In these situations, the third-party contractor is strictly restricted from using any prohibited personal information about you except for the specific purpose for which we have supplied. We may also disclose your personal information to various law enforcement agencies and governments around the world for security, to comply with a subpoena, customs and immigration purposes. Google may receive information about transactions conducted on this site for the purpose of product reviews or service reviews. Other than the above, we will not disclose your personal information without your consent unless disclosure is either necessary to prevent a threat to life or health, authorised or required by law, reasonably necessary to enforce the law or necessary to investigate a suspected unlawful activity.
You can list out specific third parties if you know them and want to, but it's not a requirement.
Privacy Rights and Opt-outs
Here's an example of how to do this:
YOUR PRIVACY PREFERENCES
You can register or change your preferences to receive or not receive marketing communications from us by visiting our Manage Privacy Preferences page or emailing us. Please allow sufficient time for your preferences to be processed. Even if you opt out of receiving marketing messages, we may still contact you for transactional purposes like confirming or following up on an order or service request, asking you to review a product or service you have ordered, or notifying you of product recalls. If you later opt back into getting marketing communications from us, we will remove your information from our opt-out databases.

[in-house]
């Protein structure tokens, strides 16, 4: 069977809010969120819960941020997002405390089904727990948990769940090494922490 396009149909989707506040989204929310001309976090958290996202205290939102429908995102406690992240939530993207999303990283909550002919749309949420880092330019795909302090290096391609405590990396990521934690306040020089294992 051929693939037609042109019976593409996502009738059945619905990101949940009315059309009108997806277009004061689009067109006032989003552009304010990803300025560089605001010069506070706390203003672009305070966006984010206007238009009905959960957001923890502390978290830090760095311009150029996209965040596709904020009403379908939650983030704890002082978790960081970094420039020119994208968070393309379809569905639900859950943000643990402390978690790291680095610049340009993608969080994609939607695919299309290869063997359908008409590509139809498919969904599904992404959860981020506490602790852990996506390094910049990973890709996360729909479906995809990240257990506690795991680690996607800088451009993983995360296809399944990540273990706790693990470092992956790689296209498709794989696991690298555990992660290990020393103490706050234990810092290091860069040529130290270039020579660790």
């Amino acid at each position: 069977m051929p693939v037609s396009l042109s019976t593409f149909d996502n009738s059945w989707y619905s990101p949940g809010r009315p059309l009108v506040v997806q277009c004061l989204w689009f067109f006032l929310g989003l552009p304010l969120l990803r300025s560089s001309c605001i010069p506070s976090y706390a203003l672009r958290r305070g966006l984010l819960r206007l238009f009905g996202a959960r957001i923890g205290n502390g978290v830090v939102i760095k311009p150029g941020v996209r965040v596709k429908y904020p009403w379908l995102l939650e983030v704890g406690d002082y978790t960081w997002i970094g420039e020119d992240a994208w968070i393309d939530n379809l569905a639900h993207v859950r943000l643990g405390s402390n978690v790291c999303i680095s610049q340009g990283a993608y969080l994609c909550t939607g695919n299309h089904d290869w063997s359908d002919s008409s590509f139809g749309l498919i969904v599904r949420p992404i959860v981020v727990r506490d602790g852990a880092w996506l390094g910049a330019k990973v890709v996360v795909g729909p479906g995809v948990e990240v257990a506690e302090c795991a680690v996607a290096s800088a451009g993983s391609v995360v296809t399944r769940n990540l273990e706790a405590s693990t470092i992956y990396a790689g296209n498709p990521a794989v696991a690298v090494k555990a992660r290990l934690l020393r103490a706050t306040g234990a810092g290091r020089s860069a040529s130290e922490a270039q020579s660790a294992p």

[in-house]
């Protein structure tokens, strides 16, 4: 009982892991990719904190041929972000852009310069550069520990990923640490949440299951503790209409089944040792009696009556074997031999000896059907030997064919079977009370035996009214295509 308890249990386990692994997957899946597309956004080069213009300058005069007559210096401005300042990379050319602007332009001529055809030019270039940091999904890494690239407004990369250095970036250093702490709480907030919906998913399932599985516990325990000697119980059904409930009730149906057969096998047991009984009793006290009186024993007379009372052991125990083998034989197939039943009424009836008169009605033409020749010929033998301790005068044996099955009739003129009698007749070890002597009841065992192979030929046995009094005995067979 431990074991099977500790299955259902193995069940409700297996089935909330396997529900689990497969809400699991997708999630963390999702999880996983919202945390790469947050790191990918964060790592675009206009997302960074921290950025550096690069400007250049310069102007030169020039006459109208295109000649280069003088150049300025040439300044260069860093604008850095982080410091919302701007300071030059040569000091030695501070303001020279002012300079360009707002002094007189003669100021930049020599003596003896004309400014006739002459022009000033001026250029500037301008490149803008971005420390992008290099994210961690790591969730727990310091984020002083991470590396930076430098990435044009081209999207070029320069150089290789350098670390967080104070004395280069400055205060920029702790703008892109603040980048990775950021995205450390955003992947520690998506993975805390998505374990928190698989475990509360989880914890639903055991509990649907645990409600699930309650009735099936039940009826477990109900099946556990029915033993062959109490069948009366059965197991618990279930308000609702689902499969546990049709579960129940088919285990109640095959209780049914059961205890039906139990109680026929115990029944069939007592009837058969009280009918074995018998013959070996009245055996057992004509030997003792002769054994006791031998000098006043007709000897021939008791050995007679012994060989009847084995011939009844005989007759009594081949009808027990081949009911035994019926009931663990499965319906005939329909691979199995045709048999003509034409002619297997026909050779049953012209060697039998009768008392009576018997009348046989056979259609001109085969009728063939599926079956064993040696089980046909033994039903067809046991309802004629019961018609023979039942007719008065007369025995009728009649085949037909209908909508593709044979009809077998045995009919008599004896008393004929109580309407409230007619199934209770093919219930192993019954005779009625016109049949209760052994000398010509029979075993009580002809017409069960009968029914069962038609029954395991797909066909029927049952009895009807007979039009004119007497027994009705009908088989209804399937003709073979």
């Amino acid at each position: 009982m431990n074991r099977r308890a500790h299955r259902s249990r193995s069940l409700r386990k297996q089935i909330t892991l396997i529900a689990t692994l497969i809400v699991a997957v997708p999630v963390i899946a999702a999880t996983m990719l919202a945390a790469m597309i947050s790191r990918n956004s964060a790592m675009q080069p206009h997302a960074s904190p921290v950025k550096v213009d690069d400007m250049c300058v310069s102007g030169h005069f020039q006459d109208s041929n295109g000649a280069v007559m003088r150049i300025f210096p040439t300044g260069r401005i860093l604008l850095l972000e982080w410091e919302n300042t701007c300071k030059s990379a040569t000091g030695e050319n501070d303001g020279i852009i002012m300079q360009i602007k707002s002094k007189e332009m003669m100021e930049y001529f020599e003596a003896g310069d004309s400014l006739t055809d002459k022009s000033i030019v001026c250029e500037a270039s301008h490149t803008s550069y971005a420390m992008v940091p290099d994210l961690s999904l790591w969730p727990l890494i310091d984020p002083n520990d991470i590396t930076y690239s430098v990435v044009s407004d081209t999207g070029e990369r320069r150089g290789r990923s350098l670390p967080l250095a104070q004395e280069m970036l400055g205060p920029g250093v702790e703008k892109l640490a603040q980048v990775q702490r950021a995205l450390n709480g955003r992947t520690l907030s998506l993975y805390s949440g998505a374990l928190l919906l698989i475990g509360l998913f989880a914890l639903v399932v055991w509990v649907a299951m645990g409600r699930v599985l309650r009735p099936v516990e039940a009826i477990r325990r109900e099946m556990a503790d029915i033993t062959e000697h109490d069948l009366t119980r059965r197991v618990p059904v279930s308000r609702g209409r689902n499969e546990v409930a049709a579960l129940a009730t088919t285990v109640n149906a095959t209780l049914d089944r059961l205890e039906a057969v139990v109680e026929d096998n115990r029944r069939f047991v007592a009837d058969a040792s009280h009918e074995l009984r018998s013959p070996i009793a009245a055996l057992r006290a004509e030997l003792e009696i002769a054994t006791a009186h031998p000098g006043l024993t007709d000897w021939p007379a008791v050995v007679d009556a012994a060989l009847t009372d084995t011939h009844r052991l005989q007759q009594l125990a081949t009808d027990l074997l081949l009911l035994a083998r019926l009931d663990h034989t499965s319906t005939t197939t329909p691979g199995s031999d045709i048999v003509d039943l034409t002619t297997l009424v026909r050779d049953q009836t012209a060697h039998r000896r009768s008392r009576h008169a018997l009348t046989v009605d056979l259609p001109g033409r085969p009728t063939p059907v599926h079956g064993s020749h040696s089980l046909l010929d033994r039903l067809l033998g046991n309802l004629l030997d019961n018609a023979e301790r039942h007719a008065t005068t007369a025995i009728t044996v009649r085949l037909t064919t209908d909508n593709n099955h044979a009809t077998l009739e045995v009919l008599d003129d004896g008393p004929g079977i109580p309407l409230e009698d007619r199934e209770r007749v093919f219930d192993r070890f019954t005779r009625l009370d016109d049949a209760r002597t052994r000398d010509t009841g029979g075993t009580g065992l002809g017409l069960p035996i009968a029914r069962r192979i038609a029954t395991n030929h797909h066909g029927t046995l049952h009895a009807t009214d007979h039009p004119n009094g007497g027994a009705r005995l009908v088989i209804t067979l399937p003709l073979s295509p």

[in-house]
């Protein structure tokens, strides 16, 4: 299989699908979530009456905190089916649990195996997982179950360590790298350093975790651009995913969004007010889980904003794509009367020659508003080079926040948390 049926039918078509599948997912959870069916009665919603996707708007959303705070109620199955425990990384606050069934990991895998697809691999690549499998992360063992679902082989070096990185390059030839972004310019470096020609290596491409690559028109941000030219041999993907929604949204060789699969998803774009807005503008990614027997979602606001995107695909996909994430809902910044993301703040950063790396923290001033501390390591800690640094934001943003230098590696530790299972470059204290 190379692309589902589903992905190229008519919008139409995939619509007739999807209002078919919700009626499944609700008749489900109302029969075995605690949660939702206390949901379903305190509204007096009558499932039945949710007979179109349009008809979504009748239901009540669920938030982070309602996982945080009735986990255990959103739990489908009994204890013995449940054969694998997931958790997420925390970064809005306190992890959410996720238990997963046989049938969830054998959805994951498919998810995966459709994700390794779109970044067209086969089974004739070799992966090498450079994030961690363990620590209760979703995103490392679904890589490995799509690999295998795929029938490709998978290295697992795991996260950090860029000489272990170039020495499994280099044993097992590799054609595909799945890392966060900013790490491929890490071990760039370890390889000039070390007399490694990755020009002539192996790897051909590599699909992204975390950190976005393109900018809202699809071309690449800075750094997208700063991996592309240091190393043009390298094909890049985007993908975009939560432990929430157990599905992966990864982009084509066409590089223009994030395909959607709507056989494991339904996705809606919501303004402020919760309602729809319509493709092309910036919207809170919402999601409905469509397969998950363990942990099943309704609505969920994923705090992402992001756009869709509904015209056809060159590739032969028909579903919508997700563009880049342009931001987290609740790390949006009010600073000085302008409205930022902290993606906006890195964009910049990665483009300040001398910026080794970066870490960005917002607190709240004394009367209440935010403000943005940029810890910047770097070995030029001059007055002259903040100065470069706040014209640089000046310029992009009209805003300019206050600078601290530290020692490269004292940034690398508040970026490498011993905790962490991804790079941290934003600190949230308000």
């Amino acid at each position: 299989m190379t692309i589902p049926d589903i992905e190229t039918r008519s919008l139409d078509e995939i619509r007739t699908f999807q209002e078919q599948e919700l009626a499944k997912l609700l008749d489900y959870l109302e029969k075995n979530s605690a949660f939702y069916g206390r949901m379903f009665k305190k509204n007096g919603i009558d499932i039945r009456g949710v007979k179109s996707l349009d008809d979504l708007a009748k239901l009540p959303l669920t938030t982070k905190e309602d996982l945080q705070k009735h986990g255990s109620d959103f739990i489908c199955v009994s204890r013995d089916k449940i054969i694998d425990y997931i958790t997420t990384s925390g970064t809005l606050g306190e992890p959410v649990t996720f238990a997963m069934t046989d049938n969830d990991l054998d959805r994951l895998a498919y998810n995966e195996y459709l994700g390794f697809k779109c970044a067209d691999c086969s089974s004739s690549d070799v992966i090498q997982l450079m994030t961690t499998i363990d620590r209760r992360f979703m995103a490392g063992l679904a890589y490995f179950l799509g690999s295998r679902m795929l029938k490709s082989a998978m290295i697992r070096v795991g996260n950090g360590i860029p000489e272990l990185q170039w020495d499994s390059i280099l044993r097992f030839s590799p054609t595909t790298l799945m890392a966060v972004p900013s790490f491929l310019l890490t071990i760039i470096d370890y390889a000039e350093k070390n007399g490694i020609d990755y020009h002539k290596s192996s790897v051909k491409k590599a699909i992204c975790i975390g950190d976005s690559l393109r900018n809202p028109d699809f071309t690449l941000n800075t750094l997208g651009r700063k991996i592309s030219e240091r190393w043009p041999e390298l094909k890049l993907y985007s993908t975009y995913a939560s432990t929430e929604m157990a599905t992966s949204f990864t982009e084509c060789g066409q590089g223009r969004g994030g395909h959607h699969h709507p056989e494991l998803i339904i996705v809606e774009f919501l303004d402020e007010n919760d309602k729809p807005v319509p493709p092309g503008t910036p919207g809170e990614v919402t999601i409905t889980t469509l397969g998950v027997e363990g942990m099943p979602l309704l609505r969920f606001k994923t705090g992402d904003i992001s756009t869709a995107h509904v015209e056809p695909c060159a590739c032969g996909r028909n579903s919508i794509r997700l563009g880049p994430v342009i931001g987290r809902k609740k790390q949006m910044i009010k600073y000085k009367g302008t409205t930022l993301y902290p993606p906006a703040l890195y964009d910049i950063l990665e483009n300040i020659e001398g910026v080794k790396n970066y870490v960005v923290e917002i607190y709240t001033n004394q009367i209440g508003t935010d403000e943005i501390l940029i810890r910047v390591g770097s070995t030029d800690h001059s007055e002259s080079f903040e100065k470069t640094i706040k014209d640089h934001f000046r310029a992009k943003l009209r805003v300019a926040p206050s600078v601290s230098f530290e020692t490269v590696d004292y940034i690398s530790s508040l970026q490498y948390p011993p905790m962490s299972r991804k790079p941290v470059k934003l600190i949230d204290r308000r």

Registered website users can update their information at the Your Account section of our website. If you are not a registered website user, you can contact us by email.
As noted above, if you're using Google AdWords this service also requires you to provide an opt-out from remarketing.